|Directed by||John Huston|
|Screenplay by||Ben Maddow|
|Based on||The Unforgiven|
by Alan Le May
|Produced by||James Hill|
|Edited by||Russell Lloyd|
|Music by||Dimitri Tiomkin|
|Distributed by||United Artists|
(Turner Library print)
|Box office||$3,200,000 (rentals)|
The Unforgiven is a 1960 American Western film directed by John Huston, and starring Burt Lancaster and Audrey Hepburn. Filmed in Durango, Mexico, the supporting cast features Audie Murphy, Charles Bickford, Lillian Gish, John Saxon, Joseph Wiseman, Doug McClure and Albert Salmi. The story is based upon the 1957 novel by Alan Le May, author of The Searchers. Uncommonly for its time, the film spotlights the issue of racism against Native Americans and people who were believed to have Native American blood in the Old West. The film is also known for its problems behind the scenes.
The Zacharys are a thriving and respected family on the Texas frontier. Father Will Zachary was killed by Kiowa Indians, leaving his oldest son Ben (Burt Lancaster) head of the family. Ben and his mother Mattilda (Lillian Gish) are very protective of Rachel (Audrey Hepburn), who was adopted as an infant; she is doted on by the whole family, including her other brothers Cash (Audie Murphy) and Andy (Doug McClure). The family is supported by their neighbor and Ben's business partner, Zeb Rawlins (Charles Bickford); Zeb's shy son Charlie (Albert Salmi) wants to marry Rachel, which concerns Ben.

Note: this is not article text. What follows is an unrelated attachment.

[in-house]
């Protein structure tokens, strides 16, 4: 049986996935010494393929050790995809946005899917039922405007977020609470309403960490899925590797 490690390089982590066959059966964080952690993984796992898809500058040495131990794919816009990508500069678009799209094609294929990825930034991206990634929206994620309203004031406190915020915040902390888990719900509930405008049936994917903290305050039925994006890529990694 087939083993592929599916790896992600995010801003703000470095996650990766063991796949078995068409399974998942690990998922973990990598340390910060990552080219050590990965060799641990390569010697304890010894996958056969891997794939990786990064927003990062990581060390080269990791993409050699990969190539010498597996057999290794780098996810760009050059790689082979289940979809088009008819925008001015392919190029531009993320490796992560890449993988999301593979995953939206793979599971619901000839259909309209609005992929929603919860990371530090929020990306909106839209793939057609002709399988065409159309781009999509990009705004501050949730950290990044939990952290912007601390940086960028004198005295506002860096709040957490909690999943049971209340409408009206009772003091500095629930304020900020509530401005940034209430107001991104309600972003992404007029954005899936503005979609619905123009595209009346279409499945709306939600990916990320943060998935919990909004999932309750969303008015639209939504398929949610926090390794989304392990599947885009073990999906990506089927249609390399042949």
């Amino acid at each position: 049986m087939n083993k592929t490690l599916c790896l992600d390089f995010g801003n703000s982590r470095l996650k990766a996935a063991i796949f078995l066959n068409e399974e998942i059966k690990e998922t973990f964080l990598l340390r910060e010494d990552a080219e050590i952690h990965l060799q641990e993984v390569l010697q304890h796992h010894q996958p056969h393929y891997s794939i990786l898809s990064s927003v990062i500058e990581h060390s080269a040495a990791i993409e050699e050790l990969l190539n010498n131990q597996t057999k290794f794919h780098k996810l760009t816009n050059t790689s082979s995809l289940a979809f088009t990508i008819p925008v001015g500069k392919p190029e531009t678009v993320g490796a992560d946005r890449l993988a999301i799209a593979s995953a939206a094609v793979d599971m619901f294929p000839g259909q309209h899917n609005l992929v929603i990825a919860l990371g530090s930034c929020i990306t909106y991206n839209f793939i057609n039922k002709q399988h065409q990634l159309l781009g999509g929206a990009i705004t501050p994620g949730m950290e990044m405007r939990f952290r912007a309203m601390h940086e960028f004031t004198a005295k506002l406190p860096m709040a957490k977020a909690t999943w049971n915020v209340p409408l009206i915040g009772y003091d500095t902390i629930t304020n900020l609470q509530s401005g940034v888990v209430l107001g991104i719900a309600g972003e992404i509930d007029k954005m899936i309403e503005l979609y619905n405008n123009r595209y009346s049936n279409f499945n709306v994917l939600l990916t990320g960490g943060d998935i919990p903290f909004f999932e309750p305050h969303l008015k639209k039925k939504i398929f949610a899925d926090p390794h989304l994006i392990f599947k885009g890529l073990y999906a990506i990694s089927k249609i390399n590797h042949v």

During preparations for a cattle drive to Wichita, Kansas, the family is unsettled by the appearance of Abe Kelsey (Joseph Wiseman), who claims that Rachel is Indian by birth. Believing this to be a lie, Ben and Cash engage in a gunfight with Kelsey, killing his horse, but he steals Rachel's beloved white stallion. Later, a group of Kiowa led by Lost Bird appears and offers Ben horses in exchange for handing over Rachel. Lost Bird claims that she is actually his sister, and that an old white man told him so.
Soon after, Charlie – to whom Ben has decided to give permission to court Rachel – is killed by the Kiowa. In her grief, Charlie's mother accuses Rachel of being a "dirty Injun". Ben leads the ranchers in tracking down Kelsey, and they bring him back to the Rawlins ranch to hang him as a horse thief.